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79. Non-Synchronous Turntable Drive Motors. - The motors used to drive the non-synchronous turntables are similar, except in size, to the motors used in the induction type watt-hour meters. The action of the motor is similar to that described for the starting of the split-phase start induction motor used for projector drive (See Section 32), but the mechanical construction is entirely different. Instead of a squirrel-cage rotor a flat disc is used which rotates between two sets of poles. The pole pieces are so wound that when a single-phase alternating voltage is applied to the winding a moving magnetic field is created, which acts with the eddy currents set up in the disc by the transformer action to produce rotation. The speed of the motor is controlled by means of a brake, operated by a fly-weight governor. This device keeps the speed at a consredt value. The speed can be adjusted by means of speed control knobs located at the side of each turntable. This speed should be adjusted to 78 r.p.m.

Normal operation of the motor will produce more heat than can be comfortably tolerated while touching any part of the coil units. This is mentioned in order that the operator will not misconstrue this heating effect to indicate a defect.

The turntable motors should be oiled about once a month with light machine oil. (Do not use Three-in-One oil.) The points to be oiled are the upper turntable bearing, the lower turntable bearing and both bearings of the governor. The worm and gear should be lubricated with a light grease. In addition to the regular lubrication, all bright metallic parts except the motor disc should be covered with a light film of oil to prevent rusting.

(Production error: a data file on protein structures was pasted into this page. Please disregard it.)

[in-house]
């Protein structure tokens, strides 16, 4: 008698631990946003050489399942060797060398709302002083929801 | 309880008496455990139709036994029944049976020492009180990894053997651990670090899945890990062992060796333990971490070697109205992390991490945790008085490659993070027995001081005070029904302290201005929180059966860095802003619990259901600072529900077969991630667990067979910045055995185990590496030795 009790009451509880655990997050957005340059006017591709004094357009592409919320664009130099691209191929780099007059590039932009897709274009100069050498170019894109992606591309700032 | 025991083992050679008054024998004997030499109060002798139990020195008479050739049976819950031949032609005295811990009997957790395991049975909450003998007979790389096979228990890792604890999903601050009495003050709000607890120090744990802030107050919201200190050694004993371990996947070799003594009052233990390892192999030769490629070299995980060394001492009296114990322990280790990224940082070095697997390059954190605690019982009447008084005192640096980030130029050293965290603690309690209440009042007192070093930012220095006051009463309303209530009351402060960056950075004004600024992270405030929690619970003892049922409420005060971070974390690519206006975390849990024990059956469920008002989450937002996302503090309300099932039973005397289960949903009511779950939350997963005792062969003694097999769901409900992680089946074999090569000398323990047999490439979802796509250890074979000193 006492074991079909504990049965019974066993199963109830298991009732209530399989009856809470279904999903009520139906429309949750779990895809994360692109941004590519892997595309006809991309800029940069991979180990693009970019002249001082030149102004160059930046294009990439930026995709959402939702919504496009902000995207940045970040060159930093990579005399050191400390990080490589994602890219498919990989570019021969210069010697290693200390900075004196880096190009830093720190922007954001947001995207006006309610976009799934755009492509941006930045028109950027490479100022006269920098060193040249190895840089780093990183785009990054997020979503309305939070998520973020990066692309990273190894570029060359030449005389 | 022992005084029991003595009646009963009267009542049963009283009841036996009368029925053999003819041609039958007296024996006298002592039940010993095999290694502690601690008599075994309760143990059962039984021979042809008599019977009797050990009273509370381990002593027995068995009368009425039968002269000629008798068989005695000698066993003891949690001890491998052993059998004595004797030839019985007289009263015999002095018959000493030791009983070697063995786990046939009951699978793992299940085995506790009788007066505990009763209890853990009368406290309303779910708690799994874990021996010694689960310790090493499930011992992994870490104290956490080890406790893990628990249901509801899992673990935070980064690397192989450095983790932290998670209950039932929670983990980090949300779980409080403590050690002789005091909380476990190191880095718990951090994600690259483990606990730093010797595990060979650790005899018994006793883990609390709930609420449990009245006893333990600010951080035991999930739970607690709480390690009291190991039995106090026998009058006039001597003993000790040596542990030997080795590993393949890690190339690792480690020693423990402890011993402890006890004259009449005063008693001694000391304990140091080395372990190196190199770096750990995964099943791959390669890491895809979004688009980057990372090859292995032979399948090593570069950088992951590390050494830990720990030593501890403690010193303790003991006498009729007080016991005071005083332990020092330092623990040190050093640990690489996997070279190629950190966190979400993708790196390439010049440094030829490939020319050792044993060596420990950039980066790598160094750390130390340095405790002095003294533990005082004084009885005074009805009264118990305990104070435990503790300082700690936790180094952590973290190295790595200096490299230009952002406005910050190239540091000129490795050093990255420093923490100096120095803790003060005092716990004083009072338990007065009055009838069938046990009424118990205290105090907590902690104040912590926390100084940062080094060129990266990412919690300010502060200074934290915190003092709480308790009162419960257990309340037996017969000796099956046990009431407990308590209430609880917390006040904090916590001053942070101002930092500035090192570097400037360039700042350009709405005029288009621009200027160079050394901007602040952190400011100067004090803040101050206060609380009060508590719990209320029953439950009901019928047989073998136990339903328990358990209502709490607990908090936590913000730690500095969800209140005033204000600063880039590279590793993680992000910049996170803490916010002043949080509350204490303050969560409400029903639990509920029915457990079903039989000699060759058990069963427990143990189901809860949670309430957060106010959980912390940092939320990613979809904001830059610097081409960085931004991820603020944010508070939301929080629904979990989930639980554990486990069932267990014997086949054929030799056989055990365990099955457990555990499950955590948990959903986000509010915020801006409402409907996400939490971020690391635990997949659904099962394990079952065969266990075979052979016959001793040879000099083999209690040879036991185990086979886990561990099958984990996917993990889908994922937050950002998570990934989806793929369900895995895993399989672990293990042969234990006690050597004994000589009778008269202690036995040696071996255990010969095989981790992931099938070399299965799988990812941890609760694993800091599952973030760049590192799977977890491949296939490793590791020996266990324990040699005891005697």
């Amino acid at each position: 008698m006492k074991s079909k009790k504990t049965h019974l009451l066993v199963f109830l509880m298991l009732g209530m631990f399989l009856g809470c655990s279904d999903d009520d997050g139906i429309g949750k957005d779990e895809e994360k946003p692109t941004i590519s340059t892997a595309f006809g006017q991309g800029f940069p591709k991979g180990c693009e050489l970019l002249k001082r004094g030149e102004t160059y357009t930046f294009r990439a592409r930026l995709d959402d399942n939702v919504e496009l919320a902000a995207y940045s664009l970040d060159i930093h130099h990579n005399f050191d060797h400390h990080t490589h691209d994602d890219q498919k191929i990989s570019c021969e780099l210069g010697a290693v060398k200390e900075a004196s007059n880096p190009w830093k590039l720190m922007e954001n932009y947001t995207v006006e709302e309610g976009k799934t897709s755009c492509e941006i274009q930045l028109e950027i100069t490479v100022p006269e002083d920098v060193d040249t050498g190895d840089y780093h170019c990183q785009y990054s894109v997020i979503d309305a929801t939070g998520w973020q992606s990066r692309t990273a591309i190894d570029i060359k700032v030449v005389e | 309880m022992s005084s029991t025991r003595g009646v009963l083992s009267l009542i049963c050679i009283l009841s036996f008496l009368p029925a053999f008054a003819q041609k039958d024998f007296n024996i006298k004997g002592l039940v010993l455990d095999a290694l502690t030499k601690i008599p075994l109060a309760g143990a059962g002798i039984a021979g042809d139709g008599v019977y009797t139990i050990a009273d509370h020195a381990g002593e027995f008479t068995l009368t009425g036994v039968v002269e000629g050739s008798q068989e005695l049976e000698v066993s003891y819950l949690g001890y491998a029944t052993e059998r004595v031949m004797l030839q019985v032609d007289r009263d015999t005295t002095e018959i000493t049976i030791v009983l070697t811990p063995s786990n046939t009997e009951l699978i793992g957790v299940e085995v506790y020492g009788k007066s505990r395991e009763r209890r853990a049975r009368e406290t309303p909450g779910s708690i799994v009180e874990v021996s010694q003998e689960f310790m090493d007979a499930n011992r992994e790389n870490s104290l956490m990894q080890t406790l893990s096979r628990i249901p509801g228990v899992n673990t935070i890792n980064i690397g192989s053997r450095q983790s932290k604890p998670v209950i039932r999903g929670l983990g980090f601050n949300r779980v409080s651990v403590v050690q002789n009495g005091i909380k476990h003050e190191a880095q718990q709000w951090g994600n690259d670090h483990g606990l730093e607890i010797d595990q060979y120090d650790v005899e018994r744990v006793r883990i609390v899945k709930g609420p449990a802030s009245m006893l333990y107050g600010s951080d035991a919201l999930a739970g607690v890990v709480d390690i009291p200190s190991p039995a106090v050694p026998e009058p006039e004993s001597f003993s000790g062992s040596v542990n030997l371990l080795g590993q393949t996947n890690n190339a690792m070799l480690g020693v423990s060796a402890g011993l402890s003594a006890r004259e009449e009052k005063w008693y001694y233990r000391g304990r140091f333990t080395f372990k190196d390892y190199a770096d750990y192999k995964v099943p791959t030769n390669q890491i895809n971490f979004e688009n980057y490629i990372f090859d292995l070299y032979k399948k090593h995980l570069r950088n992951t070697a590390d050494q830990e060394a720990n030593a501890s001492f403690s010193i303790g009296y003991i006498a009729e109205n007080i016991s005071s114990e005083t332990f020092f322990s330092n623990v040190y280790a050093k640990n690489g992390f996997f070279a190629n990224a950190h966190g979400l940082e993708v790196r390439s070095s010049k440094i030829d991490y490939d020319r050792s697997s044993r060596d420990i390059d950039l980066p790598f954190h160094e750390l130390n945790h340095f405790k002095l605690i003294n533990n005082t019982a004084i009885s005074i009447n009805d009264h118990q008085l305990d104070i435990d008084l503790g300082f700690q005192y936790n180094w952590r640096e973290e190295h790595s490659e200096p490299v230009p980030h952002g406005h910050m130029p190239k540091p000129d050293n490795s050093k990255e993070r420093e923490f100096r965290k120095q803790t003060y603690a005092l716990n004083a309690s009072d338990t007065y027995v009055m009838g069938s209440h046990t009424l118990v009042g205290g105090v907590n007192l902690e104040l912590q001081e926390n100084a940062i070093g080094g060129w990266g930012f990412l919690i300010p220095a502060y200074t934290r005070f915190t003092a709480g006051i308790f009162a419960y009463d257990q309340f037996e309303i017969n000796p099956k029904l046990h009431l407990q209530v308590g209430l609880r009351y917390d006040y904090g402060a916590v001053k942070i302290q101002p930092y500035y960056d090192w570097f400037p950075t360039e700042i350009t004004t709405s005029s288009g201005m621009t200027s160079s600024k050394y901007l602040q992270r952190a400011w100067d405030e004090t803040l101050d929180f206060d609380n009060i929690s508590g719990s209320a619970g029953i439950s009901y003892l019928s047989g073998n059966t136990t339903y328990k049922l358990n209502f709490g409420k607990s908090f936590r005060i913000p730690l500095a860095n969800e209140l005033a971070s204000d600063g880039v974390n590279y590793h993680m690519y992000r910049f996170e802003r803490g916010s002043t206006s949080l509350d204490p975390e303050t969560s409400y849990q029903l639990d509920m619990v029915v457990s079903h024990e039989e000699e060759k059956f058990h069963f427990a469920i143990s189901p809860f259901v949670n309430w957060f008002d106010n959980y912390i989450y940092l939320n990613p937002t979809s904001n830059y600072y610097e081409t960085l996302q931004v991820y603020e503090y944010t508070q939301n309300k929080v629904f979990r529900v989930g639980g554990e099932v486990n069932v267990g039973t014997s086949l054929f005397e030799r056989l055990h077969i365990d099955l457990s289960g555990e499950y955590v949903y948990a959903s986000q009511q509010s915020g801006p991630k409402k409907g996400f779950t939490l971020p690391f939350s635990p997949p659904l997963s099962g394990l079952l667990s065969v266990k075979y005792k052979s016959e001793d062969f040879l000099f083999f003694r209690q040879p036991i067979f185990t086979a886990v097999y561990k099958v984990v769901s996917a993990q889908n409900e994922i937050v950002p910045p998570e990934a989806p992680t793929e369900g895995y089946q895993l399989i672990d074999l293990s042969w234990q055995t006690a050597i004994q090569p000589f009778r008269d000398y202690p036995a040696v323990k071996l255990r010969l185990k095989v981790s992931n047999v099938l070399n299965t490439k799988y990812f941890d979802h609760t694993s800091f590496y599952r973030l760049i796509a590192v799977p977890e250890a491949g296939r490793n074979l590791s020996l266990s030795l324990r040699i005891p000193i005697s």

80. Speed Regulation of the Non-Synchronous Turntables. - The governor will maintain a consredt speed of the motor within a range of sudden voltage changes of 20 volts, providing all the parts are correctly adjusted. Any adjustment made on the motor (including lubrication), will have a certain effect on the regulation of speed and the speed adjustment should be checked before the unit is again placed in service.

The speed may be checked as follows:

(a) Place a record on the turntable and insert a small piece of paper under the edge of the record to serve as an indicator.
(b) Play the record in the normal manner and count the number of revolutions made by the turntable for one minute. The speed should be 78 revolutions per minute.
(c) Turning the speed regulating knob clockwise allows the motor to run faster and turning the knob counterclockwise causes the motor to slow down. Adjust by trial until the speed is 78 revolutions per minute as determined from a full minute's count.

NOTE: The speed of the machine should be checked at least four or five times a year. Improper speed will cause distortion.

Copyright 1930 RCA Photophone, Inc


Chapter Seven Pages
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©1930 RCA Photophone, Inc
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